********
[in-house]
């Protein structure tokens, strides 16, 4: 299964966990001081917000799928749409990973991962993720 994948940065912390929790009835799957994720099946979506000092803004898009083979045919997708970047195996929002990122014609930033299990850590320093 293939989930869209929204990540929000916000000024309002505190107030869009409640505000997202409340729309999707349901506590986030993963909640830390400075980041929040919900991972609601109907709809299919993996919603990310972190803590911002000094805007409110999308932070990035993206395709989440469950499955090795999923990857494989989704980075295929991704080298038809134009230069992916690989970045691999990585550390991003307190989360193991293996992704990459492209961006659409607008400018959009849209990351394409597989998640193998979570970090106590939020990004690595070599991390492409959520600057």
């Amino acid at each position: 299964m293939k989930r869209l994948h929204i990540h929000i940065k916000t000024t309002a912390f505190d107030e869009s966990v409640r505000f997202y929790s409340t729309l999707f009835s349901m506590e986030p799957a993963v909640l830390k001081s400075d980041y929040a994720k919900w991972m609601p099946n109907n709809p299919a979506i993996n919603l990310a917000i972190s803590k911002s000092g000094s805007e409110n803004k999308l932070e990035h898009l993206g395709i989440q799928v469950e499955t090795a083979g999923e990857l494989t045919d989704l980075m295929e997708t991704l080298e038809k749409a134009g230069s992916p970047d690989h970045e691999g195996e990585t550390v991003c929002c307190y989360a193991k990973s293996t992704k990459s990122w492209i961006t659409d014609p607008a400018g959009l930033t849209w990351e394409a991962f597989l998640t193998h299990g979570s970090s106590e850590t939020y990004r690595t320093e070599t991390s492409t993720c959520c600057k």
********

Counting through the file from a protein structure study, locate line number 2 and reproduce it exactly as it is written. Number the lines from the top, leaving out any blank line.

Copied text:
């Protein structure tokens, strides 16, 4: 299964966990001081917000799928749409990973991962993720 994948940065912390929790009835799957994720099946979506000092803004898009083979045919997708970047195996929002990122014609930033299990850590320093 293939989930869209929204990540929000916000000024309002505190107030869009409640505000997202409340729309999707349901506590986030993963909640830390400075980041929040919900991972609601109907709809299919993996919603990310972190803590911002000094805007409110999308932070990035993206395709989440469950499955090795999923990857494989989704980075295929991704080298038809134009230069992916690989970045691999990585550390991003307190989360193991293996992704990459492209961006659409607008400018959009849209990351394409597989998640193998979570970090106590939020990004690595070599991390492409959520600057």